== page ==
The Daily Iowan

Iowa City comes together to view the solar eclipse

Locals+Jim+Jacobson+and+his+wife%2C+Irene+Friend%2C+observe+the+solar+eclipse+from+the+Pentacrest+on+Aug.+21.+Jacobson+is+a+former+Cedar+Rapids+Gazette+reporter+who+finished+writing+in+2002.+He+now+works+as+an+attorney+for+a+local+labor+union.+%28Ben+Smith%2FThe+Daily+Iowan%29
Locals Jim Jacobson and his wife, Irene Friend, observe the solar eclipse from the Pentacrest on Aug. 21. Jacobson is a former Cedar Rapids Gazette reporter who finished writing in 2002. He now works as an attorney for a local labor union. (Ben Smith/The Daily Iowan)

Locals Jim Jacobson and his wife, Irene Friend, observe the solar eclipse from the Pentacrest on Aug. 21. Jacobson is a former Cedar Rapids Gazette reporter who finished writing in 2002. He now works as an attorney for a local labor union. (Ben Smith/The Daily Iowan)

The Daily Iowan; Photo by Ben Sm

The Daily Iowan; Photo by Ben Sm

Locals Jim Jacobson and his wife, Irene Friend, observe the solar eclipse from the Pentacrest on Aug. 21. Jacobson is a former Cedar Rapids Gazette reporter who finished writing in 2002. He now works as an attorney for a local labor union. (Ben Smith/The Daily Iowan)

Paige Schlichte, [email protected]

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On Monday afternoon, the Pentacrest lawns were flooded with activity as faculty, students, and community members camped out, donned glasses, and peered up at the sky, waiting for a rare event — a nearly total solar eclipse.

The UI Astronomy Club, UI Museum of Natural History, UI Sciences Library, and the Physics/Astronomy Department joined forces to put on a viewing event for the eclipse. Viewing stations were set up on the Pentacrest lawn and in the UI Sciences Library courtyard.

“This event is a way to celebrate the campus community coming together with everybody back for the first day of classes and watching this unique event to learn more about it,” said Liz Crooks, the communications coordinator for the Natural History Museum.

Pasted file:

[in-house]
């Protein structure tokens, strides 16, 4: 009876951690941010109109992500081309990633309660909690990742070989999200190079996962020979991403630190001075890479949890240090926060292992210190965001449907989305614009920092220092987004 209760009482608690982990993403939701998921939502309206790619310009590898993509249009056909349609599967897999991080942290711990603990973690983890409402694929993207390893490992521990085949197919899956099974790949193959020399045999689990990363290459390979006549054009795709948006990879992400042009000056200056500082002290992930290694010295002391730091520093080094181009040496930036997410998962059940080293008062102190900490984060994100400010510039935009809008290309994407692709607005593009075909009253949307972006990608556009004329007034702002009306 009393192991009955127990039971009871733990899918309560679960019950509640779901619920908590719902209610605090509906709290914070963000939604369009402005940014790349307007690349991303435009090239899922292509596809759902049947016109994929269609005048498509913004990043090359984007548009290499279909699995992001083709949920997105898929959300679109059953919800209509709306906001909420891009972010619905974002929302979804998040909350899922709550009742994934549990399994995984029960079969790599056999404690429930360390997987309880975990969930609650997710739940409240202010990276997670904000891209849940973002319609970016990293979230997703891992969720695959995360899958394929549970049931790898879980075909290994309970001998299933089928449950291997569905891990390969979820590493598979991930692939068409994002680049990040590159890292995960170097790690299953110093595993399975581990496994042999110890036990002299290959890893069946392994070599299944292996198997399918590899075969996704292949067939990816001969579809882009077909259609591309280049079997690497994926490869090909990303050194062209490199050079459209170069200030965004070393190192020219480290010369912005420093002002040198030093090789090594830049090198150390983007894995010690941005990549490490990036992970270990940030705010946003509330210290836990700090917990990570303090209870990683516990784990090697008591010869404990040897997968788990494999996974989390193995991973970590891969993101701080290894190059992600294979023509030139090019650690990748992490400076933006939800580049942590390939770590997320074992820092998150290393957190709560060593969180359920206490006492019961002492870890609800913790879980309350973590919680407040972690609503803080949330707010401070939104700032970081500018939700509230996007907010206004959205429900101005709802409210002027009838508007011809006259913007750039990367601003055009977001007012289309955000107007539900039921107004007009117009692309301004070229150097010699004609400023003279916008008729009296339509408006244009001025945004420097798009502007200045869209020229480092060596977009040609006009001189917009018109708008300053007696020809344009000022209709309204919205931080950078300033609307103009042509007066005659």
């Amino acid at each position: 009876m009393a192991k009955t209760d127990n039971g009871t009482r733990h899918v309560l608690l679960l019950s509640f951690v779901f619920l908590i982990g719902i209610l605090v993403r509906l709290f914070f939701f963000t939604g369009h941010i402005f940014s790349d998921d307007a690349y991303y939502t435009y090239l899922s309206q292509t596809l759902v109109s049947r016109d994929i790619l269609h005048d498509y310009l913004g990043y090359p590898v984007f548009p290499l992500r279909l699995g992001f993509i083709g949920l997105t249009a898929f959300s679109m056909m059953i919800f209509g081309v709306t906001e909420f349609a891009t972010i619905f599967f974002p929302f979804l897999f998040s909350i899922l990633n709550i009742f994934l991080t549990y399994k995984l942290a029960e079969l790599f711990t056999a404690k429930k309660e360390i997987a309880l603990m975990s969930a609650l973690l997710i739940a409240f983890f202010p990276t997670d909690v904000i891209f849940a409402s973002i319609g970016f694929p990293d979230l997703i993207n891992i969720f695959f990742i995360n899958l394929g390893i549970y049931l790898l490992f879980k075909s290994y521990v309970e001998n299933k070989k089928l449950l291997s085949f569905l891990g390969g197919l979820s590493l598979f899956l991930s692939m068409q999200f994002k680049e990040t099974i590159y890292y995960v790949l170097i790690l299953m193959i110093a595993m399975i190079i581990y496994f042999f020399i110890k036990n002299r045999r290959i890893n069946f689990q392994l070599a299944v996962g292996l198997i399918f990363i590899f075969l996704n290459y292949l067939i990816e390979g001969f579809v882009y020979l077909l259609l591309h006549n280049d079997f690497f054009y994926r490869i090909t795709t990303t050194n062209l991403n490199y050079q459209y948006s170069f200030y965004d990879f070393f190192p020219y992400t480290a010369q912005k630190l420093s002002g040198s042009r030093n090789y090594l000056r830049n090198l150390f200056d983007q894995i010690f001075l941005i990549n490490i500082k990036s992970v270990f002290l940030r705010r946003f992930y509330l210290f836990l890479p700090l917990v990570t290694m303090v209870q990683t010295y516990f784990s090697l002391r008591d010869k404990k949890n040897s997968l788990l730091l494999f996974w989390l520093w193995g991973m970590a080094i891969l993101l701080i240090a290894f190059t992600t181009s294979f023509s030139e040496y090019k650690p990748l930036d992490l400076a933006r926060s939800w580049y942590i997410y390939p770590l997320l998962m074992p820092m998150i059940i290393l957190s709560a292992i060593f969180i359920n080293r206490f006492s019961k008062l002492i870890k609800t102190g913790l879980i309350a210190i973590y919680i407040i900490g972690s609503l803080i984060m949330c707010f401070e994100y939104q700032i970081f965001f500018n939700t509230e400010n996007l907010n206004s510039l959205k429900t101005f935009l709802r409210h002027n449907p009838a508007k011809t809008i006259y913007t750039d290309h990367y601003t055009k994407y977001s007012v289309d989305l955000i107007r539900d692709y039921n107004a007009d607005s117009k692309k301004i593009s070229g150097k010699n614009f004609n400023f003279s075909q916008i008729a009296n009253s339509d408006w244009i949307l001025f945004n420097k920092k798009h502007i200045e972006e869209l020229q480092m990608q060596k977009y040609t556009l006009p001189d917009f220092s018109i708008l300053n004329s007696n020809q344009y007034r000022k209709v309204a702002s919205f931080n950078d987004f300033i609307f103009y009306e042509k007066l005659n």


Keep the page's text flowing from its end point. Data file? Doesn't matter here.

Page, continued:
A booth was set up at each station to hand out viewing glasses for participants’ safety. Crooks said Iowa City only experienced 92 percent obscurity, but protection was still needed to experience the eclipse fully and safely. Mia Qu, the public-relations officer for the UI Astronomy Club, was one of the members handing out eye protection during the event.

Related: Iowa City prepares for solar eclipse

Qu believes that this viewing event is important not only for those who are passionate about astronomy but for all students and community members.

“This type of event doesn’t occur very often, but when it does, everyone’s excited and it’s memorable,” she said. “I think it is an event that everyone can get together and share this special moment, and I think that’s special not only for the club but for the university as well.”

Even Herky was interested — the university’s mascot made an appearance to enjoy the eclipse and take photos with spectators.

Qu said the Pentacrest and UI Sciences Library courtyard were chosen as viewing locations because of their ample seating room and expansive open sky views. She noted that the Pentacrest also provides a nice central location in the middle of campus.

The weather was the large factor in the viewing experience; the event lasted from 11:30 a.m. to 3 p.m., and skies were overcast for much of that time, partially obscuring the sun. Despite the weather, however, the eclipse was still visible near its peak around 1:15 p.m. Spectators had mixed emotions about the event; some thrilled it was still partially visible, while others were disappointed by the weather.

“I feel like if it would’ve been clear, it would’ve been way cooler,” UI student Lianna Rosa said. “It was kind of hard to find.”

Iowa City resident DeeAnn Grove disagreed.

“It was way better than I thought it was going to be,” Grove said. “We got up early and thought about driving somewhere it was sunny to watch, and I’m glad we didn’t because it was great here.”

Grove watched the last eclipse in 1979, when she was in elementary school; several decades later, she experienced the event on campus with her daughter.

Crooks said a live stream of the eclipse was put up on NASA’s website for those that were not able to make it to the viewing event or whose experience was hindered by weather.

Qu hoped the event was not only enjoyable for all those who watched but also that it helped spark interest in the field of astronomy.

“I think the most important things are that students are attracted to astronomy and the study of the universe and that they understand why this phenomenon happens,” Qu said.

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